• Bible Films Blog

    Looking at film interpretations of the stories in the Bible - past, present and future, as well as preparation for a future work on Straub/Huillet's Moses und Aron and a few bits and pieces on biblical studies.

    Matt Page


    Wednesday, August 23, 2006

    Superstar Extras - Interview with Sir Tim Rice

    I recently got hold of a copy of Jesus Christ Superstar (1973) on DVD - well worth it for the extras. The main attraction is a featured commentary with director Norman Jewison, and Ted Neeley (who plays Jesus). I've not had a chance to listen to that yet, but the disc also includes an interview with the musical's lyricist Sir Tim Rice. Much of what Rice says is similar to excerpts from an interview with him used for the Radio 4 programme Silverscreen Beats.

    Rice talks about how he and Lloyd-Webber were put together by an agent, who didn't really like his stuff, but thought Webber would go somewhere. Looking back he realises that releasing the musical as an album made Superstar far more successful than if it had just been produced for the stage from the start.

    It seems strange listening to someone who is now a knight of the realm talking about their days as a young rocker - particularly when it was those younger days that eventually led to their knighthood. You get the feeling that at the time they felt they were doing something slightly anti-establishment and yet as a direct result they have ended up as pat of that establishment. It makes me wonder which of today's shocking rebels will be the Sir Matt Lucases of the future. Anyway I digress.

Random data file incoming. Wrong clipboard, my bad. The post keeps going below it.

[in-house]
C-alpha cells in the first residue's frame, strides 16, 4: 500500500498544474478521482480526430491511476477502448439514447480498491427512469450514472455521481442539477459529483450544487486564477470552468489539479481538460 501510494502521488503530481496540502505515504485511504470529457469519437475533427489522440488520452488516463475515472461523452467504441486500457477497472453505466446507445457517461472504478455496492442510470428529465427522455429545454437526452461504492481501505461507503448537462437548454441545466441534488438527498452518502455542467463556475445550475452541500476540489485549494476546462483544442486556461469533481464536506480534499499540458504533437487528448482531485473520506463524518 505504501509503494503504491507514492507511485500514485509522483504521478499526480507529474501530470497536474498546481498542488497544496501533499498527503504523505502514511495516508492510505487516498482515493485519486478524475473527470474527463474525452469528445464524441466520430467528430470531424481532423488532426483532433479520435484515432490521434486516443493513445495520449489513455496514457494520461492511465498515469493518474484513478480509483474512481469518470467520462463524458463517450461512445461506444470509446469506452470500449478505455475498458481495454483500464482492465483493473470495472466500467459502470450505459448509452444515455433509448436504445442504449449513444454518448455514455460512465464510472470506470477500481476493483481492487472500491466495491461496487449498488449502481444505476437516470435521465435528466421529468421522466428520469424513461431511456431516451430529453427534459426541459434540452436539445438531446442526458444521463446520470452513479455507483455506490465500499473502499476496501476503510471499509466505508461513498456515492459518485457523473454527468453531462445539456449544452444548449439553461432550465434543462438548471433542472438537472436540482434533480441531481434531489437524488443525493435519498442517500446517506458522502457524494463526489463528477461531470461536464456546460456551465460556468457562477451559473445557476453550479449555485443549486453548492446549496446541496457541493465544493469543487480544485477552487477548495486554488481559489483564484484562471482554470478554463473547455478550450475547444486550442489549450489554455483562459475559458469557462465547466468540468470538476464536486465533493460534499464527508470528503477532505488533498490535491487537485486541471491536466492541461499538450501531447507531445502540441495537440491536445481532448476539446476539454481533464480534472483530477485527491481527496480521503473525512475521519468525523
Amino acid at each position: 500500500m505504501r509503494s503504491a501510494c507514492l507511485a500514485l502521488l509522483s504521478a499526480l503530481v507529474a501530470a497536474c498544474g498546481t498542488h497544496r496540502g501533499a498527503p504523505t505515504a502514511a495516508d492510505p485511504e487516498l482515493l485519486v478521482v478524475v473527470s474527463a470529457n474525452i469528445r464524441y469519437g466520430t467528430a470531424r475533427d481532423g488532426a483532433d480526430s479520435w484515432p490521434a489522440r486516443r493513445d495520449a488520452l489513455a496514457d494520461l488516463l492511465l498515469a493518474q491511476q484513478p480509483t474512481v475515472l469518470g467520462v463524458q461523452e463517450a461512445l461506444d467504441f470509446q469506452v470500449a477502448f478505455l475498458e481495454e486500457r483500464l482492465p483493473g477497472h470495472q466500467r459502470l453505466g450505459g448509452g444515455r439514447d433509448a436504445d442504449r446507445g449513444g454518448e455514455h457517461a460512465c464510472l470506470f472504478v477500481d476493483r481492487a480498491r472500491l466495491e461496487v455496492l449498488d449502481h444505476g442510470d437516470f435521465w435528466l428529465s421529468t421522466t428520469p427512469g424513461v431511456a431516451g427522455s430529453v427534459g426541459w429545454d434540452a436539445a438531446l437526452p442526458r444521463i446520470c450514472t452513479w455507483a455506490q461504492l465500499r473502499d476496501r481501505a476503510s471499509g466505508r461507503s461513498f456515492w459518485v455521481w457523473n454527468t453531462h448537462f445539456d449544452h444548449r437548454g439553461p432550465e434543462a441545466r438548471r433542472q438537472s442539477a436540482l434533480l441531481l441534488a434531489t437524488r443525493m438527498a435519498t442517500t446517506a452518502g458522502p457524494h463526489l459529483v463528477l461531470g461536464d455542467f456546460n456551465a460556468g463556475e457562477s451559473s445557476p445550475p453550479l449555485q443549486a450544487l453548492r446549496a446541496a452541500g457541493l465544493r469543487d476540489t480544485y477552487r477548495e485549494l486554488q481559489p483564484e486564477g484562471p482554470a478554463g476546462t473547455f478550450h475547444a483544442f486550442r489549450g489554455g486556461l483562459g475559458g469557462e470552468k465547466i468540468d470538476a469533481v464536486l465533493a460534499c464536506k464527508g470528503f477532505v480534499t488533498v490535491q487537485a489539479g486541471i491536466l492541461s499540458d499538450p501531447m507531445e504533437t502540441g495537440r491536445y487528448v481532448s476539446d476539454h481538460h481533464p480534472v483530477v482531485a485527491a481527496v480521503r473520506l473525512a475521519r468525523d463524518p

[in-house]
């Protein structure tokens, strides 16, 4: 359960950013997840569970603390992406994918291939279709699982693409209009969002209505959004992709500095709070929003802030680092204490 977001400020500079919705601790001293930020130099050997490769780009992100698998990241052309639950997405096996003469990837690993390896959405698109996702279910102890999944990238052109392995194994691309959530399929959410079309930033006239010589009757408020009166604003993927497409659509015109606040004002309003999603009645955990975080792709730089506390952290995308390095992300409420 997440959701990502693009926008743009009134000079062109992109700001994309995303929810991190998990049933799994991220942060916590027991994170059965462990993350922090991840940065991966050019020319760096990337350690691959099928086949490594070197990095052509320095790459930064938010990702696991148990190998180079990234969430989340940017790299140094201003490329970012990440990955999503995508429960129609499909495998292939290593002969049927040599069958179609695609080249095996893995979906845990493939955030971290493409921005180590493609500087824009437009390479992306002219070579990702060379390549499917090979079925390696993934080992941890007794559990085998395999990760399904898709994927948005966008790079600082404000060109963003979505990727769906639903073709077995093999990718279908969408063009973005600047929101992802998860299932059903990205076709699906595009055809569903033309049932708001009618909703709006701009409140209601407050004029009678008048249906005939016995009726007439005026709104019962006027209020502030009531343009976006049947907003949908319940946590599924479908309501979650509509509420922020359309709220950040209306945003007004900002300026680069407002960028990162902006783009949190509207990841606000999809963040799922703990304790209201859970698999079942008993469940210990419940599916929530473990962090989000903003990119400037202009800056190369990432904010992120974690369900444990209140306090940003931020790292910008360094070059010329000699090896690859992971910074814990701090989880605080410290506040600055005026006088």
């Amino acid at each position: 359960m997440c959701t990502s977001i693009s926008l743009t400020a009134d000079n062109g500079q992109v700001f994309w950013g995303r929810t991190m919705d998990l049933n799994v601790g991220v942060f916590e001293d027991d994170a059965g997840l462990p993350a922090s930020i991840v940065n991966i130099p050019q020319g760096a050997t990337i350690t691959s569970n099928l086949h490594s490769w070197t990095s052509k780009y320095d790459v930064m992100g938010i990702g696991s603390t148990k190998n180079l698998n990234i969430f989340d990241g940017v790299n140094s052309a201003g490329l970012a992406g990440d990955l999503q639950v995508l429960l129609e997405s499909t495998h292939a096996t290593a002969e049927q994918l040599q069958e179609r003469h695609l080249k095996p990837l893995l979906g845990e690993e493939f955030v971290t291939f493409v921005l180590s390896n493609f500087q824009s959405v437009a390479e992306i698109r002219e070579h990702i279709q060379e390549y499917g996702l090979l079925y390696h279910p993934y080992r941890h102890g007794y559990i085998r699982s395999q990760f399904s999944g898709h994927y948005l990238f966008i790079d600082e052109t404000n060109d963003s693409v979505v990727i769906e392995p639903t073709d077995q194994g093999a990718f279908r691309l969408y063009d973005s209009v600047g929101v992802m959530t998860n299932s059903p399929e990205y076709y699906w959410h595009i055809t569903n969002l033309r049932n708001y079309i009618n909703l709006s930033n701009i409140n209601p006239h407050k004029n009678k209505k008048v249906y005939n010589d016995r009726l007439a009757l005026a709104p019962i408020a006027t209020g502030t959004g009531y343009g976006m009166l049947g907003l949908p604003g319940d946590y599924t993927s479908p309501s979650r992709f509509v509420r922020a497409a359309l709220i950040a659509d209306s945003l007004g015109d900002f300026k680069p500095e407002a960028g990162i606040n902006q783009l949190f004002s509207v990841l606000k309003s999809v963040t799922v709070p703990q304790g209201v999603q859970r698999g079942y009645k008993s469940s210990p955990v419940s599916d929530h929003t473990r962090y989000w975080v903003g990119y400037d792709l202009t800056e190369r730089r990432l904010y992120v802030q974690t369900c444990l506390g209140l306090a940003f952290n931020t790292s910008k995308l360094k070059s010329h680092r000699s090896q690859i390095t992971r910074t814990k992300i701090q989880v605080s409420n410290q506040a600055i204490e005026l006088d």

Rice also talks about how his sympathies definitely lie with Judas who acted as most people would in his opinion. Superstar is a "human story" rather than religious one, although Rice stresses how it leaves the question of Jesus's divinity open to interpretation.

    He also shrugs off the criticisms of anti-Semitism as "barmy". Personally I never really saw it that way either before all the discussion about The Passion of the Christ, but then it was really only then that I "got it". But in the light of all that discussion, then the way the musical pretty much lets Pilate off the hook, blaming instead the fickle crowd of Jews who quickly switch their loyalties does stray into problem areas. That said, the way the film portrays it, as a group of young hippies acting out the musical, mitigates this somewhat.

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